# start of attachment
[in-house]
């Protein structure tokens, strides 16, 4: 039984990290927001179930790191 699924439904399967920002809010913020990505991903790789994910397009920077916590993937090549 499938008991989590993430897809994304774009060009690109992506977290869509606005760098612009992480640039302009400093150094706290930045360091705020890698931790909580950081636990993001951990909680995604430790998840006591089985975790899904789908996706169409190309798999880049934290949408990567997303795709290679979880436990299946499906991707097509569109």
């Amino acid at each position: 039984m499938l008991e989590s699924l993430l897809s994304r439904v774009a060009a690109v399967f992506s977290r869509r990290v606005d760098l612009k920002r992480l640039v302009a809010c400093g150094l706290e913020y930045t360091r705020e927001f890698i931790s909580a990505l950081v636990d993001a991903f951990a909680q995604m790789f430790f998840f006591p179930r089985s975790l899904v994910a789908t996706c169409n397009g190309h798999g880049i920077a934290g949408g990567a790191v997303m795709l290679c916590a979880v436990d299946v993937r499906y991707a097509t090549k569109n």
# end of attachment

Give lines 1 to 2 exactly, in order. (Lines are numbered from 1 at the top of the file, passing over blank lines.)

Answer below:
[in-house]
């Protein structure tokens, strides 16, 4: 039984990290927001179930790191 699924439904399967920002809010913020990505991903790789994910397009920077916590993937090549 499938008991989590993430897809994304774009060009690109992506977290869509606005760098612009992480640039302009400093150094706290930045360091705020890698931790909580950081636990993001951990909680995604430790998840006591089985975790899904789908996706169409190309798999880049934290949408990567997303795709290679979880436990299946499906991707097509569109």